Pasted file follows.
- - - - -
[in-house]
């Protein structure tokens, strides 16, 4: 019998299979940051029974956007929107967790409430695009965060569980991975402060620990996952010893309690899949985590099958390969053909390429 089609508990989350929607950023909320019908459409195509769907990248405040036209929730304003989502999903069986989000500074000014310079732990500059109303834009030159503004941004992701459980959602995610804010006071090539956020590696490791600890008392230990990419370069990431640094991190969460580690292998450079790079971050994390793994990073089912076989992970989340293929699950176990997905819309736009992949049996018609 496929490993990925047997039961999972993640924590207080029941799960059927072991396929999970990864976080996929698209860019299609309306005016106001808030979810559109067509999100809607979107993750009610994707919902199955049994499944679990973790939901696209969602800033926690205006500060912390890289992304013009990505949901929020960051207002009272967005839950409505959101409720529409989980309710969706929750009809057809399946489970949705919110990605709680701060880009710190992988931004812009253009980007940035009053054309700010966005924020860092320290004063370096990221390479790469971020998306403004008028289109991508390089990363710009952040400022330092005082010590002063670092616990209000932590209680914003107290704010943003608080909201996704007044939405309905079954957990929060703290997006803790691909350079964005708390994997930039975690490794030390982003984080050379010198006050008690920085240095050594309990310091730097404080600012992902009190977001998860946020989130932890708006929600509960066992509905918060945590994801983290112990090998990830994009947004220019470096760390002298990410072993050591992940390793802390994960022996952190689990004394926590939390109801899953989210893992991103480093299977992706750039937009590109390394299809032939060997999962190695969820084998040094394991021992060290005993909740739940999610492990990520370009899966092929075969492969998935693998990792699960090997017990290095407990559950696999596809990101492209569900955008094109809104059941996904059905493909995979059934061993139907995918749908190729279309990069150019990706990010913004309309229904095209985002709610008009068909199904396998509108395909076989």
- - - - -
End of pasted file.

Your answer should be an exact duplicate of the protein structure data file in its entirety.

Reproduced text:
[in-house]
């Protein structure tokens, strides 16, 4: 019998299979940051029974956007929107967790409430695009965060569980991975402060620990996952010893309690899949985590099958390969053909390429 089609508990989350929607950023909320019908459409195509769907990248405040036209929730304003989502999903069986989000500074000014310079732990500059109303834009030159503004941004992701459980959602995610804010006071090539956020590696490791600890008392230990990419370069990431640094991190969460580690292998450079790079971050994390793994990073089912076989992970989340293929699950176990997905819309736009992949049996018609 496929490993990925047997039961999972993640924590207080029941799960059927072991396929999970990864976080996929698209860019299609309306005016106001808030979810559109067509999100809607979107993750009610994707919902199955049994499944679990973790939901696209969602800033926690205006500060912390890289992304013009990505949901929020960051207002009272967005839950409505959101409720529409989980309710969706929750009809057809399946489970949705919110990605709680701060880009710190992988931004812009253009980007940035009053054309700010966005924020860092320290004063370096990221390479790469971020998306403004008028289109991508390089990363710009952040400022330092005082010590002063670092616990209000932590209680914003107290704010943003608080909201996704007044939405309905079954957990929060703290997006803790691909350079964005708390994997930039975690490794030390982003984080050379010198006050008690920085240095050594309990310091730097404080600012992902009190977001998860946020989130932890708006929600509960066992509905918060945590994801983290112990090998990830994009947004220019470096760390002298990410072993050591992940390793802390994960022996952190689990004394926590939390109801899953989210893992991103480093299977992706750039937009590109390394299809032939060997999962190695969820084998040094394991021992060290005993909740739940999610492990990520370009899966092929075969492969998935693998990792699960090997017990290095407990559950696999596809990101492209569900955008094109809104059941996904059905493909995979059934061993139907995918749908190729279309990069150019990706990010913004309309229904095209985002709610008009068909199904396998509108395909076989």